Where Will the GOP Go from Here?
The GOP is facing a crisis prompted by Trump’s refusal to concede the election and the riots at the Capitol Building on January 6th. Will the party, as exemplified by some notable Republicans, distance itself from Trump and his base?
Mr. Trump’s style of personalistic authoritarian populism is his alone. It is unfamiliar to most American politicians, and the messianic loyalty he commands among his most martial followers is unlikely to be replicated by those within the party who seek to pick up his mantle. But Mr. Trump’s Republicanism, despite his belief that everything is about him, has always been about more than that. He has forged what is likely to be the Republican blueprint for the future…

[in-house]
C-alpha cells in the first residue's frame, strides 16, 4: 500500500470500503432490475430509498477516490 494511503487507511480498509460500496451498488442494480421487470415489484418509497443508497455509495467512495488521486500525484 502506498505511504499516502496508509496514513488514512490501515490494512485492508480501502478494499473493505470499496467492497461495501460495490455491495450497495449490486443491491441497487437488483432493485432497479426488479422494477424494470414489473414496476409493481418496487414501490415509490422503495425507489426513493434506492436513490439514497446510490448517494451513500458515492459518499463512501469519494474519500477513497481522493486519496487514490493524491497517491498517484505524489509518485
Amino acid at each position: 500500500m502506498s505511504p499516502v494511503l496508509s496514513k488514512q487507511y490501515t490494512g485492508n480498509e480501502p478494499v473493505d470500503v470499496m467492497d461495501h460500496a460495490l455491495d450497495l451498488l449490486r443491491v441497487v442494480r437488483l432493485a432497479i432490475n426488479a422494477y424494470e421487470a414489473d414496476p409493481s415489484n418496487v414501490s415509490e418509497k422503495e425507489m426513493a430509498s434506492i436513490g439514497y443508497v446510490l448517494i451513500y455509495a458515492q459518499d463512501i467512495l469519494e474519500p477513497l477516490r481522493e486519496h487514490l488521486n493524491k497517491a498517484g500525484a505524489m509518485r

For four years, President Trump used his rabid conservative populist following to intimidate even the most traditional Republicans. Now, after a crushing November election defeat and the public scorn ignited when his backers stormed the U.S. Capitol, the future of the Trump-led GOP teeters uneasily between self-destruction and reconstruction.
The invasion of the Capitol was undeniably a disaster for Trump and the Republican Party. But Democrats should be careful about celebrating. Both parties are facing increasingly fractious politics, and the party that figures out how to walk through the minefield will win in the end.